FLAC3D was employed to assess pillar and panel stability for a partial stooping operation at a coal mine in South Africa, where the main requirement was that ground surface stability be ensured. The stability of square and rectangular pillars was assessed using a strain criterion linked to laboratory testing, as well as Salamon and Munro's empirical pillar strength criterion. The relationship obtained from the initial analysis was then applied to predict potential failure of the irregular shaped pillars created during the stooping operation.


A project was commissioned to determine whether partial stooping of coal pillars may be done to increase the extraction ratio of Mine A. The main pre-condition stipulated was that ground surface stability be ensured during the stooping process. A minimum factor of safety of 1.6 was set as a criterion for pillar stability. Subsidence criteria were chosen based on available published data for buildings, roads, streams, railways, etc. (Bakker, 1992).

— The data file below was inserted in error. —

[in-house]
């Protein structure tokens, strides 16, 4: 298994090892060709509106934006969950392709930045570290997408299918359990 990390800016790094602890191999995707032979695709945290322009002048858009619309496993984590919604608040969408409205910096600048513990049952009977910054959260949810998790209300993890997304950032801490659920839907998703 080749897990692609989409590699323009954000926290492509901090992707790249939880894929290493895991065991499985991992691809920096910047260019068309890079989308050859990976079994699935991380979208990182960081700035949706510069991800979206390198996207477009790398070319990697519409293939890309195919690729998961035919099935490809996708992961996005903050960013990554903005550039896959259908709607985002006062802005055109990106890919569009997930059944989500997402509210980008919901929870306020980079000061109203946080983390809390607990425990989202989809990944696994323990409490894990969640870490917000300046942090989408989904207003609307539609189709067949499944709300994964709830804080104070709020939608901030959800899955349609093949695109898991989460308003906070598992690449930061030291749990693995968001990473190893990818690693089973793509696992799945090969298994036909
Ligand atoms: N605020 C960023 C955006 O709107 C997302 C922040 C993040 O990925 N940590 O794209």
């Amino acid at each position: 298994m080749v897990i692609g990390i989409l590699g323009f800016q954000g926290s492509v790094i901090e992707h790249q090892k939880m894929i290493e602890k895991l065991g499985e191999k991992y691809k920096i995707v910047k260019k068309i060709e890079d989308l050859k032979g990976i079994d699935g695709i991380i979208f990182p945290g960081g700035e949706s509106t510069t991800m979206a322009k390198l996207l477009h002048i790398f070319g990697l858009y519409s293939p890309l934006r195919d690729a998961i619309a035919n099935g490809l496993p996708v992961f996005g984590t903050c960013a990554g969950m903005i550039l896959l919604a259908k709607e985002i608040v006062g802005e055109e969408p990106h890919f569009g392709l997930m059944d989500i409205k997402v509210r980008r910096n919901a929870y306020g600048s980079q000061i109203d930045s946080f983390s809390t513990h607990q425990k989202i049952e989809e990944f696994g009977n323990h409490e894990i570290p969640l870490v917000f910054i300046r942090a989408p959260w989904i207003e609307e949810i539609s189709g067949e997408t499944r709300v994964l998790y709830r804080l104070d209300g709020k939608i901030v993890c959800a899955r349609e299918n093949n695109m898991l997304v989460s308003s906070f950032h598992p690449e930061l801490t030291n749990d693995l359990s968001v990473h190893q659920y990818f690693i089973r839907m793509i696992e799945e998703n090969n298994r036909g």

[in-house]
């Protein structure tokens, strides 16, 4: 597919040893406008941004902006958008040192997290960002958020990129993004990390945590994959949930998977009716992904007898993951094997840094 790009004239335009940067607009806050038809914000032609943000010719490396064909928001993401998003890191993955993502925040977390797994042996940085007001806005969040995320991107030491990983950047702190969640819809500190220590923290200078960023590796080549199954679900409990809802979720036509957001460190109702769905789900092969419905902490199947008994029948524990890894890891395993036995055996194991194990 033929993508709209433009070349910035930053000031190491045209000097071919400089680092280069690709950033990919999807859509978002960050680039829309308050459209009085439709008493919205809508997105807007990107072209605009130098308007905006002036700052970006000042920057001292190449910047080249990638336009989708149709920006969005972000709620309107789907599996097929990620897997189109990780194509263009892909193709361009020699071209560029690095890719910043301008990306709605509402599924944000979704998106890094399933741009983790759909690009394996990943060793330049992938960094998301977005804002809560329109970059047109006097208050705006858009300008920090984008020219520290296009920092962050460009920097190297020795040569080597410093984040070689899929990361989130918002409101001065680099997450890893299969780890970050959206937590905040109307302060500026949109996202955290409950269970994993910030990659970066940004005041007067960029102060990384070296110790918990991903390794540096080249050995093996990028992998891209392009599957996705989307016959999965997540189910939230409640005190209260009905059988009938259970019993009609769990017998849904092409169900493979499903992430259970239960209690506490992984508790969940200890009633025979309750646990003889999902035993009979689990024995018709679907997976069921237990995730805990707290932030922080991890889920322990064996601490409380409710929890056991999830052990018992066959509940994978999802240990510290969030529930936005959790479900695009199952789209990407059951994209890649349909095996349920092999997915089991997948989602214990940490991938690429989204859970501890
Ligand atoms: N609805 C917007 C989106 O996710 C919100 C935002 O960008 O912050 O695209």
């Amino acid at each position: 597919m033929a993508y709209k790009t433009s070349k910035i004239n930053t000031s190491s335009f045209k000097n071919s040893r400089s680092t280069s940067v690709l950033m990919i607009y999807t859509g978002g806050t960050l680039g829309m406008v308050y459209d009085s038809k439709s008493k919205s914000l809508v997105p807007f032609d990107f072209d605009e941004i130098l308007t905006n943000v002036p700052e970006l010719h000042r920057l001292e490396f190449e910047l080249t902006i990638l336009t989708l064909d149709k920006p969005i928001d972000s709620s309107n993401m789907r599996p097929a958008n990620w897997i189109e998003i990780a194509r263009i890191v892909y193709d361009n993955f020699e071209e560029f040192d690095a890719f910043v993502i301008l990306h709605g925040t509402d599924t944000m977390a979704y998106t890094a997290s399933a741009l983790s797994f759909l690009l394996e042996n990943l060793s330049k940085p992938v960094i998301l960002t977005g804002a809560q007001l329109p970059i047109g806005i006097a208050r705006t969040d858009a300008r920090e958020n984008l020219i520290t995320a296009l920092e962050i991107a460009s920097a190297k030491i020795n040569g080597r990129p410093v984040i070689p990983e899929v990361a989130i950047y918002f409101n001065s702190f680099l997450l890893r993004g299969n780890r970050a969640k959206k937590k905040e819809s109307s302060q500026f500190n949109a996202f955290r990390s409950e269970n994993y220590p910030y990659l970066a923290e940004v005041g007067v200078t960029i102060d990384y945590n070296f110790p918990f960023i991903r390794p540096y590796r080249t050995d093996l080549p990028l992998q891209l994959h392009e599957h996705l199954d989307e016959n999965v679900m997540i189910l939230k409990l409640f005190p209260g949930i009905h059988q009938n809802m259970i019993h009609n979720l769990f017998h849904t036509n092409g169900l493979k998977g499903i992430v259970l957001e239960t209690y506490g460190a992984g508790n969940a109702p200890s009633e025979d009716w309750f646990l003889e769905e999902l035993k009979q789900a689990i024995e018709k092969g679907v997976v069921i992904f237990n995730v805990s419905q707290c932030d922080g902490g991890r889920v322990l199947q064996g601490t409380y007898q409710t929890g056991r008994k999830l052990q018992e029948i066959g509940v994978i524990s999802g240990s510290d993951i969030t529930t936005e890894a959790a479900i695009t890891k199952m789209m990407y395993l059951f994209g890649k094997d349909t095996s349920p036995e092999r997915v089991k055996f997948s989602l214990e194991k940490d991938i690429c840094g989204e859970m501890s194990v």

It was decided to carry out numerical modelling, which would be compared to the empirical factors of safety calculations to determine whether irregular shaped pillars may remain stable or would be classified as unstable. All underground information such as pillar sizes, mining heights, depths below surface, etc. was collated and it was decided to use the average values for mining height, pillar width, depth below surface, etc. in the models, which was assumed to be representative of the underground bord and pillar layout.

No partial pillar extractions have previously been carried out at this particular mine, therefore no static or seismic deformation data was available to calibrate the model. The approach was therefore taken to carry out the numerical modelling to predict potential deformation and strains, which would be confirmed through the use of instrumentation and monitoring data collected during the pillar extraction process (back-analysis using static and dynamic (seismic) rock mass response data). This paper therefore does not discuss the back-analysis of partial pillar extraction, but rather the predicted rock mass and pillar behaviour prior to pillar extraction.

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